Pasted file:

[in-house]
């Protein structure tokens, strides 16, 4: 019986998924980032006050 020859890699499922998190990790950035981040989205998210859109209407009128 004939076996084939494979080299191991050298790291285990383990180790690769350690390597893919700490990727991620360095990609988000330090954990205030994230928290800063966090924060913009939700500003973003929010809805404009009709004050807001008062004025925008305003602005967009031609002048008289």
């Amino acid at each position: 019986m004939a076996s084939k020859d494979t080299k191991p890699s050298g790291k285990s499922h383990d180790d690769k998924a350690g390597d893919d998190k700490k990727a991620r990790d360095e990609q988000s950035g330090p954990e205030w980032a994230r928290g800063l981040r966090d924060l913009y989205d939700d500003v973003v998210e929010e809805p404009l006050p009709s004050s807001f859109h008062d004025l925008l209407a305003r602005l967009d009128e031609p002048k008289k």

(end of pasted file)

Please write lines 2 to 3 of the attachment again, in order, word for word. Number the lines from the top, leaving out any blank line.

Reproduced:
């Protein structure tokens, strides 16, 4: 019986998924980032006050 020859890699499922998190990790950035981040989205998210859109209407009128 004939076996084939494979080299191991050298790291285990383990180790690769350690390597893919700490990727991620360095990609988000330090954990205030994230928290800063966090924060913009939700500003973003929010809805404009009709004050807001008062004025925008305003602005967009031609002048008289």
């Amino acid at each position: 019986m004939a076996s084939k020859d494979t080299k191991p890699s050298g790291k285990s499922h383990d180790d690769k998924a350690g390597d893919d998190k700490k990727a991620r990790d360095e990609q988000s950035g330090p954990e205030w980032a994230r928290g800063l981040r966090d924060l913009y989205d939700d500003v973003v998210e929010e809805p404009l006050p009709s004050s807001f859109h008062d004025l925008l209407a305003r602005l967009d009128e031609p002048k008289k």